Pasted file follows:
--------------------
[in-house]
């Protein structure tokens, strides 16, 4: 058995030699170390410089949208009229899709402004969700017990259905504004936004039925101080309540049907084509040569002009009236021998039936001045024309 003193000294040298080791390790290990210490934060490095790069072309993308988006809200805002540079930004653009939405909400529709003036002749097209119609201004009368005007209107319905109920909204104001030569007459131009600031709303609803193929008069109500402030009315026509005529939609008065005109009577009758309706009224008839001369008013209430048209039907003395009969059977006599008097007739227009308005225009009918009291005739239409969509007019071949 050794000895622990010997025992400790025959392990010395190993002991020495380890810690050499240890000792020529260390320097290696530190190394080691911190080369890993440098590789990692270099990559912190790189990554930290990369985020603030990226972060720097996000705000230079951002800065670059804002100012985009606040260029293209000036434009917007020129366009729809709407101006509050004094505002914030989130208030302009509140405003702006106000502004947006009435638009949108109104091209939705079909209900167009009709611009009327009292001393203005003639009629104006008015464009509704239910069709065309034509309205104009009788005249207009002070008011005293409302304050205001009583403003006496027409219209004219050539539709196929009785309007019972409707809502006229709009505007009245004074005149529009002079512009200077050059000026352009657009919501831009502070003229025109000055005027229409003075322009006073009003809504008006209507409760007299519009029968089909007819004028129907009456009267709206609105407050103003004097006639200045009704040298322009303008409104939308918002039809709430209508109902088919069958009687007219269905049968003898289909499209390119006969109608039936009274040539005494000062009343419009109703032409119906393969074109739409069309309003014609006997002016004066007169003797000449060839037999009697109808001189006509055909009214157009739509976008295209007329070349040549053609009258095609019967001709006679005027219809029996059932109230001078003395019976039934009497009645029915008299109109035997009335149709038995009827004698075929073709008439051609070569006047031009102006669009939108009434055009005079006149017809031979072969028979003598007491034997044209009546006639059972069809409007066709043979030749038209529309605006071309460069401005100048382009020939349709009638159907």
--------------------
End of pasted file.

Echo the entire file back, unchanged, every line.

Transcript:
[in-house]
């Protein structure tokens, strides 16, 4: 058995030699170390410089949208009229899709402004969700017990259905504004936004039925101080309540049907084509040569002009009236021998039936001045024309 003193000294040298080791390790290990210490934060490095790069072309993308988006809200805002540079930004653009939405909400529709003036002749097209119609201004009368005007209107319905109920909204104001030569007459131009600031709303609803193929008069109500402030009315026509005529939609008065005109009577009758309706009224008839001369008013209430048209039907003395009969059977006599008097007739227009308005225009009918009291005739239409969509007019071949 050794000895622990010997025992400790025959392990010395190993002991020495380890810690050499240890000792020529260390320097290696530190190394080691911190080369890993440098590789990692270099990559912190790189990554930290990369985020603030990226972060720097996000705000230079951002800065670059804002100012985009606040260029293209000036434009917007020129366009729809709407101006509050004094505002914030989130208030302009509140405003702006106000502004947006009435638009949108109104091209939705079909209900167009009709611009009327009292001393203005003639009629104006008015464009509704239910069709065309034509309205104009009788005249207009002070008011005293409302304050205001009583403003006496027409219209004219050539539709196929009785309007019972409707809502006229709009505007009245004074005149529009002079512009200077050059000026352009657009919501831009502070003229025109000055005027229409003075322009006073009003809504008006209507409760007299519009029968089909007819004028129907009456009267709206609105407050103003004097006639200045009704040298322009303008409104939308918002039809709430209508109902088919069958009687007219269905049968003898289909499209390119006969109608039936009274040539005494000062009343419009109703032409119906393969074109739409069309309003014609006997002016004066007169003797000449060839037999009697109808001189006509055909009214157009739509976008295209007329070349040549053609009258095609019967001709006679005027219809029996059932109230001078003395019976039934009497009645029915008299109109035997009335149709038995009827004698075929073709008439051609070569006047031009102006669009939108009434055009005079006149017809031979072969028979003598007491034997044209009546006639059972069809409007066709043979030749038209529309605006071309460069401005100048382009020939349709009638159907």